Muscles In Motion
Build a public outdoor gym
Outdoor gyms have become widely popular in West African cities. Sports activities in public space are not only inclusive and accessible. Working out with friends is great fun, reduces stress and boosts self-confidence. Practising sports can help young people to clear their minds and activate their inner strength. By doing it together, it also promotes social cohesion.
By creating an outdoor gym with locally sourced materials you are actively contributing to these positive effects. Employing local skills is great for the economy, but also makes your gym easier to maintain and cost-effective in the long run.
In this tutorial, we will guide you step-by-step through the process of engaging with the community, employing local knowledge to procuring materials, testing and installing the training equipment. Ready? Set … go!
1. Find a location
How to get started? Search a suitable location for your outdoor gym. Find out about the places where young people like to hang out. Preferably choose an area which naturally draws the audience you are aiming for. As steel (our main building material) can get really hot, prioritise shaded places over sunny ones.
When possible, use the advantage of an extensive roof of a building or a shading tree. Last but not least, make sure the location provides enough space for the outdoor gym’s base.
2. Consult with the community
Once you found your location, get in touch with local stakeholders: Usually, these are local authorities, landowners, youth centre facilitators, leaders of sports associations, nearby communities and potential users of the gym: the local youth.
By consulting with the community, you give people a chance to ask questions and share their knowledge and concerns. Furthermore, you lower the risk of potential conflicts or disagreements arising during the building process leading to considerable delays. Show the project when asking for permission, and clearly describe its goal. Take the community’s wishes into account, be transparent by communicating decisions and explain if certain ambitions are not feasible. Get smart on where to find the necessary resources or the contacts of reliable artisans nearby.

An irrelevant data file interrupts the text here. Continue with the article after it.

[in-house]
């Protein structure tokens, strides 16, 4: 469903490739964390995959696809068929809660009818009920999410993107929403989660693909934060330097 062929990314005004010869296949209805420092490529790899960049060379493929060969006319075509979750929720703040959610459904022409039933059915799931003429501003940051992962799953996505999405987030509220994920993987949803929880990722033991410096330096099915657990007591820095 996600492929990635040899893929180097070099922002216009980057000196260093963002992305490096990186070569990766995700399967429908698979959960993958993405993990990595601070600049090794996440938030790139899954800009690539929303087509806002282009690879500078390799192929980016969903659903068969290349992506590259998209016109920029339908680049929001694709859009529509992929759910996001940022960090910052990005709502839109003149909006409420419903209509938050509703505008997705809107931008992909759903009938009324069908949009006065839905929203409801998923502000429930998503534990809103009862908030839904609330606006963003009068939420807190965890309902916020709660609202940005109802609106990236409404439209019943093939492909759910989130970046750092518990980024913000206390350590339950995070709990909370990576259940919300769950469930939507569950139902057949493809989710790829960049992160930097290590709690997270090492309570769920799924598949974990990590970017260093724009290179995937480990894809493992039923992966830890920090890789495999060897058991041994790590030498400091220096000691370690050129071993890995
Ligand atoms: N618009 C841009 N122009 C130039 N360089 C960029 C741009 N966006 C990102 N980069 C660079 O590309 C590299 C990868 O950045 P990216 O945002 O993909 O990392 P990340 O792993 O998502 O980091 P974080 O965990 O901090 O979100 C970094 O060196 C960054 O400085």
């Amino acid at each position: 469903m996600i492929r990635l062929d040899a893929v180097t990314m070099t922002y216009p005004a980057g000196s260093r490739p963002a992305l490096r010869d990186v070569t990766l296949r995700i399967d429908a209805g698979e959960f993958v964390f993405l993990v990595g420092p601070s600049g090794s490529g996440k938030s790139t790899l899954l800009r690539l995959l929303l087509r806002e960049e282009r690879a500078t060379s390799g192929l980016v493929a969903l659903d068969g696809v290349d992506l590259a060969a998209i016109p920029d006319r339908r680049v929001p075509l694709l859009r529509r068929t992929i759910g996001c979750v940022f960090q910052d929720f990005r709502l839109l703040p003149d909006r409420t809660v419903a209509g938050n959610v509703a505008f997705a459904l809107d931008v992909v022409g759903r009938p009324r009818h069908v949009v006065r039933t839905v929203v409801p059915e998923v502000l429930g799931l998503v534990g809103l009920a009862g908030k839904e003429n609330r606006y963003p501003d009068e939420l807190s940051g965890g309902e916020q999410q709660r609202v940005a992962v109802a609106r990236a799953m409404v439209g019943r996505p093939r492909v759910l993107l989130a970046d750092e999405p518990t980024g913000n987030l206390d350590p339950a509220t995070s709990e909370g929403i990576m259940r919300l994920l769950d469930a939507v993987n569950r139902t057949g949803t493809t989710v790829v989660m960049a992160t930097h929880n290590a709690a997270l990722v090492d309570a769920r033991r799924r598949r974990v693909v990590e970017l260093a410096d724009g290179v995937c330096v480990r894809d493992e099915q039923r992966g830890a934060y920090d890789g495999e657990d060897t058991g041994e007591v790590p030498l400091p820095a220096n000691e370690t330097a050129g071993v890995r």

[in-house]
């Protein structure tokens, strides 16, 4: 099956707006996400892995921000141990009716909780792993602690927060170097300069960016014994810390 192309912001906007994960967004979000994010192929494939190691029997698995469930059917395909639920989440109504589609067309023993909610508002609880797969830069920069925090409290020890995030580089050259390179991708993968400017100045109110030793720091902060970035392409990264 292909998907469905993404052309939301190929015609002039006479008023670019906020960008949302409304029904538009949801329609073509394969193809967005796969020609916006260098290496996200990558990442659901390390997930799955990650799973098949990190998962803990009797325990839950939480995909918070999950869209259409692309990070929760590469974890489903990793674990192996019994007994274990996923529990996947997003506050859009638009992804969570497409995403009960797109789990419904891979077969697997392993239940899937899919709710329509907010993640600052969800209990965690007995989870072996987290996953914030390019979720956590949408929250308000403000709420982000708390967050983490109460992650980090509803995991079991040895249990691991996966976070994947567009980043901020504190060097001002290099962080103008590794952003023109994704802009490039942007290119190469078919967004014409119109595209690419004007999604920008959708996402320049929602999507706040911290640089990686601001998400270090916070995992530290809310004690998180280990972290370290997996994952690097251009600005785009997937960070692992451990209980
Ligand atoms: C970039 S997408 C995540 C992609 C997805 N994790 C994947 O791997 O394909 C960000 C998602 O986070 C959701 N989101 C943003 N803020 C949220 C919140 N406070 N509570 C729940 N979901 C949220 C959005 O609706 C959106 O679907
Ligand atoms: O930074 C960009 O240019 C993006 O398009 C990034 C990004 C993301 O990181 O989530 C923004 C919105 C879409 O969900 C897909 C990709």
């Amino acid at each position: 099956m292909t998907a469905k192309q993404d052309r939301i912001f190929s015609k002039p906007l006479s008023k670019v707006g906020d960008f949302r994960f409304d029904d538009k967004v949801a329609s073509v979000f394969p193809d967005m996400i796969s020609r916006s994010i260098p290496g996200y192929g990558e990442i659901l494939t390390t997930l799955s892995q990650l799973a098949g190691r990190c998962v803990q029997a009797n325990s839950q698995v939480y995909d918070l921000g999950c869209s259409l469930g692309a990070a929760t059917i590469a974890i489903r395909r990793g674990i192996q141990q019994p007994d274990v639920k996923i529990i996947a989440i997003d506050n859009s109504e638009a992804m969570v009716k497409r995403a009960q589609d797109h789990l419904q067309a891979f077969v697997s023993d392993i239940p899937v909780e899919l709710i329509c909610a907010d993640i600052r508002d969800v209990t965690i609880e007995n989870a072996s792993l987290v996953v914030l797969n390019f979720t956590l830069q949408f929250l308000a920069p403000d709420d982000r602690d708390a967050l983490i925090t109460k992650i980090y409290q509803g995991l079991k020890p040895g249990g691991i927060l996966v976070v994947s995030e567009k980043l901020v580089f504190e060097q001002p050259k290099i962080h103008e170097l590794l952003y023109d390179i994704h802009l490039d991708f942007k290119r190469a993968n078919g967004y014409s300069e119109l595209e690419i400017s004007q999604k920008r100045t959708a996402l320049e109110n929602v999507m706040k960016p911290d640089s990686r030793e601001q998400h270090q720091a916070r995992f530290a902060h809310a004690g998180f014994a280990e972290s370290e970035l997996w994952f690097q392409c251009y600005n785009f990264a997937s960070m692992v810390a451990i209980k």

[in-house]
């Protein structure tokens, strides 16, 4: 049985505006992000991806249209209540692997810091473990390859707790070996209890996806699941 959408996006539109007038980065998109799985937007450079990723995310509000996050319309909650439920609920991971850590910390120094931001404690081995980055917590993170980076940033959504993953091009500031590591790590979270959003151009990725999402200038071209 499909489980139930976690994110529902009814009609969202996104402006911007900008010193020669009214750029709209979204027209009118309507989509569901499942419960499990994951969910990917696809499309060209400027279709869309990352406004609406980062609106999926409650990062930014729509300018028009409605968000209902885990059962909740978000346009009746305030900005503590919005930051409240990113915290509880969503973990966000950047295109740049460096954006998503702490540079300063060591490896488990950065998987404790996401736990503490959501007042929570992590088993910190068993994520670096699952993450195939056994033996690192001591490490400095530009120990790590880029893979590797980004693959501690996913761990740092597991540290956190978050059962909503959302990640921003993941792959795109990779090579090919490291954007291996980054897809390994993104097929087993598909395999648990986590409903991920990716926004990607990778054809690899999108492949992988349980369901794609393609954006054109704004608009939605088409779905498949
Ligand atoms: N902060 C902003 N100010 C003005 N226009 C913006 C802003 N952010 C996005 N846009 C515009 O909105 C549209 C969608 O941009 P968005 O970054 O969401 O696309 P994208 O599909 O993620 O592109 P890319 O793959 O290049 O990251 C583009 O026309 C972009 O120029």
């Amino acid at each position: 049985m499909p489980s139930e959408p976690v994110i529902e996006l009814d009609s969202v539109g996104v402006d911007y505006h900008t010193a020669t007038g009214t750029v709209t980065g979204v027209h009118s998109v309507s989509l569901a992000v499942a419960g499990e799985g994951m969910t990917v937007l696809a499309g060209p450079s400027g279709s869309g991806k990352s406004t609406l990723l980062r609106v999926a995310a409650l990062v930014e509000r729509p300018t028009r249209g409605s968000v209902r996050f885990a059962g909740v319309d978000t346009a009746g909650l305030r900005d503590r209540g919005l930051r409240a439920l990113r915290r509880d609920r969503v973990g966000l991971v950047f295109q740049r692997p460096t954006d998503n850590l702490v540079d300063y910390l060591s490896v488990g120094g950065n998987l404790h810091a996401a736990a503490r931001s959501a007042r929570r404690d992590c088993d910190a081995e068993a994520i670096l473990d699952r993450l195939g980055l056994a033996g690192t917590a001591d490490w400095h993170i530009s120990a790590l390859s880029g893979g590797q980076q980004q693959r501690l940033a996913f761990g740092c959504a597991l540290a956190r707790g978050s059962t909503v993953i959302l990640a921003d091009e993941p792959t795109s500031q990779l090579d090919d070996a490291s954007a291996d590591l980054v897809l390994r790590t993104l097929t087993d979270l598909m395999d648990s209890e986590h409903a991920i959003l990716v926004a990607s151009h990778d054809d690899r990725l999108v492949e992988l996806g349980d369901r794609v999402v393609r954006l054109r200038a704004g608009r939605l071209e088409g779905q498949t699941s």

- Make a map and mark the location (if possible, meet directly at the building location)
- Print the designs, visualisations and technical drawings
- Measure and mark the dimensions of the gym with tape, calk or stones
Take a second facilitator with you to document the session with notes and photographs. This will help you put your entire focus on engaging with the community.
Make a list of possible questions to equip yourself with answers beforehand. This will help you to stay cool and decisive throughout the meeting.
3. Employ local knowledge
Time to find an experienced welder for the job. Always go for local expertise as it supports the local economy. It also inscribes local aesthetics and craftsmanship into the gym and will allow for easy maintenance. Try to locate a welder within or close to the area you selected. And ask for the possibility to weld in situ. If you don’t have this possibility, fix a price for transportation and installation upfront.
Briefing the welder:
- Bring the technical drawings with the training equipment and dimensions as a printout.
- Ask your colleagues from procurement for help when negotiating the price.
The costs should include working hours, transport to location, installation and materials.
- If possible, allow for an advance payment to facilitate buying materials and transportation costs. Always keep a fair amount of the payment for the end, after all deliverables are met.
- Fix a clear starting and delivery date.
- Ask the welder to paint the training equipment with anti-corrosive paint after welding.
Showing pictures of already realised work can help to visualise the expected outcome.
Make it to the finish line
4. Create the base
While the welder is getting the training equipment ready, get in touch with a local mason to pour the gym’s concrete base (see dimensions). This is a 1 to 2 days job and should be completed 2 days before installation. Check the weather forecast before installation day. Sunny weather will help to dry the concrete, while rain needs to be avoided at all times. This activity is not suited for the rainy season.
5. Approve workmanship
Regularly check on the progress and report possible problems quickly. It’s important to have eyes on the ground throughout the process. On delivery day, make sure to make a detailed assessment of quality. Look out for potential security risks and the stability of the training structures.
- Is the training equipment well anchored in the ground (see anchoring advice)?
- Does the welding seem smooth?
- Do you discover any steel surfaces without anti-corrosive paint?
- Test it yourself, if you feel comfortable with it!
- If necessary, communicate changes to the welder and reschedule for final delivery.
Pump it up!
Congratulations! You did it. Thanks to you, all muscles are back in motion. And you did it with locally sourced materials only! What a great feeling. Communicate and arrange for an inauguration date with music and refreshments so you can introduce the new equipment to the community.
No Paint, no gain
As for every great sporting ground the backdrop of the performance matters. A colourful mural painting creates not only an attractive stage for ambitioned athletes but is a pull-factor for other young people from the region to visit the place. Organise a Street Art Together workshop to increase participation and create a sense of ownership.
The Outdoor gym in a nutshell
Suggested time: 18 days
Materials needed: Steel pipe round and squared (see manual)
Participants: 1 mason, 1 welder
Location: inside a youth or sports facility or in public space
Estimated costs: 2300 USD
This article was first written by Simon Meienberg, who also made the pictures and illustrations.